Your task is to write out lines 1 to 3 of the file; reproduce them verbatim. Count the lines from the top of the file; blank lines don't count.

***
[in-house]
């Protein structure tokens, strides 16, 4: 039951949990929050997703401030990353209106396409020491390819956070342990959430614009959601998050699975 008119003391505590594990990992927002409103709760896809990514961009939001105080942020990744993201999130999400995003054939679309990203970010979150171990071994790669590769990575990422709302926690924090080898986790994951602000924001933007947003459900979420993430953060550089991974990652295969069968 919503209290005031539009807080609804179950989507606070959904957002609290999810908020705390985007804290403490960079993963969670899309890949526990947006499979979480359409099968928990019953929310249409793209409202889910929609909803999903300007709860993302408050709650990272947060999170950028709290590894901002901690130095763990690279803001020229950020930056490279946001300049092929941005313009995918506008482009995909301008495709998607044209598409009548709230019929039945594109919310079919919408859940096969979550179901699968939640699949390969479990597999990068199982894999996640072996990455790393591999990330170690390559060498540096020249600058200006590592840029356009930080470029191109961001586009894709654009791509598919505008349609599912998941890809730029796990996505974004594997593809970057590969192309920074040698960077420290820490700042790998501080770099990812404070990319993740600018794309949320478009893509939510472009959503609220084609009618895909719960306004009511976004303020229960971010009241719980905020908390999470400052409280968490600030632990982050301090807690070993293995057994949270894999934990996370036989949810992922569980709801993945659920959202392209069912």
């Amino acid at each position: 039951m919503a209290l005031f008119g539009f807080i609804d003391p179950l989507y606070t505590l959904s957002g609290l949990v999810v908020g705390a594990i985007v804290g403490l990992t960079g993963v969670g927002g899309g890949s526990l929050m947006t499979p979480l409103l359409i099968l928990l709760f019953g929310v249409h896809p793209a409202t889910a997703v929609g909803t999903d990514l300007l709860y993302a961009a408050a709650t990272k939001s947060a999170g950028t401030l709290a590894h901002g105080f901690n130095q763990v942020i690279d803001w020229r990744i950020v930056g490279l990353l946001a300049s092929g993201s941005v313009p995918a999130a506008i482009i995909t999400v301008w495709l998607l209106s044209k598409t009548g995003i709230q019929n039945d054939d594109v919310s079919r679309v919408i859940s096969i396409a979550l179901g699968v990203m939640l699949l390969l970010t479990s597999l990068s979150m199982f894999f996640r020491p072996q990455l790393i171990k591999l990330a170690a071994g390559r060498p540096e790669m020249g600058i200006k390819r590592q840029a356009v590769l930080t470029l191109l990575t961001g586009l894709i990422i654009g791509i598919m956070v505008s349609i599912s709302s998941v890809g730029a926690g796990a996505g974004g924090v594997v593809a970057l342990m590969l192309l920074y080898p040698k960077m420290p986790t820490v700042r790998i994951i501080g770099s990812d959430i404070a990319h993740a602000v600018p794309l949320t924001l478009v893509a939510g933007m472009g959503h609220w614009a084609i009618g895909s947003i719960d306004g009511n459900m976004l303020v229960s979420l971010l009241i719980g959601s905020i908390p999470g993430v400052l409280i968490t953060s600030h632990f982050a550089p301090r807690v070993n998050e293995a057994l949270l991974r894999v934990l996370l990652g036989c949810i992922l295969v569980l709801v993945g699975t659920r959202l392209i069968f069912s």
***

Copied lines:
[in-house]
């Protein structure tokens, strides 16, 4: 039951949990929050997703401030990353209106396409020491390819956070342990959430614009959601998050699975 008119003391505590594990990992927002409103709760896809990514961009939001105080942020990744993201999130999400995003054939679309990203970010979150171990071994790669590769990575990422709302926690924090080898986790994951602000924001933007947003459900979420993430953060550089991974990652295969069968 919503209290005031539009807080609804179950989507606070959904957002609290999810908020705390985007804290403490960079993963969670899309890949526990947006499979979480359409099968928990019953929310249409793209409202889910929609909803999903300007709860993302408050709650990272947060999170950028709290590894901002901690130095763990690279803001020229950020930056490279946001300049092929941005313009995918506008482009995909301008495709998607044209598409009548709230019929039945594109919310079919919408859940096969979550179901699968939640699949390969479990597999990068199982894999996640072996990455790393591999990330170690390559060498540096020249600058200006590592840029356009930080470029191109961001586009894709654009791509598919505008349609599912998941890809730029796990996505974004594997593809970057590969192309920074040698960077420290820490700042790998501080770099990812404070990319993740600018794309949320478009893509939510472009959503609220084609009618895909719960306004009511976004303020229960971010009241719980905020908390999470400052409280968490600030632990982050301090807690070993293995057994949270894999934990996370036989949810992922569980709801993945659920959202392209069912």
């Amino acid at each position: 039951m919503a209290l005031f008119g539009f807080i609804d003391p179950l989507y606070t505590l959904s957002g609290l949990v999810v908020g705390a594990i985007v804290g403490l990992t960079g993963v969670g927002g899309g890949s526990l929050m947006t499979p979480l409103l359409i099968l928990l709760f019953g929310v249409h896809p793209a409202t889910a997703v929609g909803t999903d990514l300007l709860y993302a961009a408050a709650t990272k939001s947060a999170g950028t401030l709290a590894h901002g105080f901690n130095q763990v942020i690279d803001w020229r990744i950020v930056g490279l990353l946001a300049s092929g993201s941005v313009p995918a999130a506008i482009i995909t999400v301008w495709l998607l209106s044209k598409t009548g995003i709230q019929n039945d054939d594109v919310s079919r679309v919408i859940s096969i396409a979550l179901g699968v990203m939640l699949l390969l970010t479990s597999l990068s979150m199982f894999f996640r020491p072996q990455l790393i171990k591999l990330a170690a071994g390559r060498p540096e790669m020249g600058i200006k390819r590592q840029a356009v590769l930080t470029l191109l990575t961001g586009l894709i990422i654009g791509i598919m956070v505008s349609i599912s709302s998941v890809g730029a926690g796990a996505g974004g924090v594997v593809a970057l342990m590969l192309l920074y080898p040698k960077m420290p986790t820490v700042r790998i994951i501080g770099s990812d959430i404070a990319h993740a602000v600018p794309l949320t924001l478009v893509a939510g933007m472009g959503h609220w614009a084609i009618g895909s947003i719960d306004g009511n459900m976004l303020v229960s979420l971010l009241i719980g959601s905020i908390p999470g993430v400052l409280i968490t953060s600030h632990f982050a550089p301090r807690v070993n998050e293995a057994l949270l991974r894999v934990l996370l990652g036989c949810i992922l295969v569980l709801v993945g699975t659920r959202l392209i069968f069912s």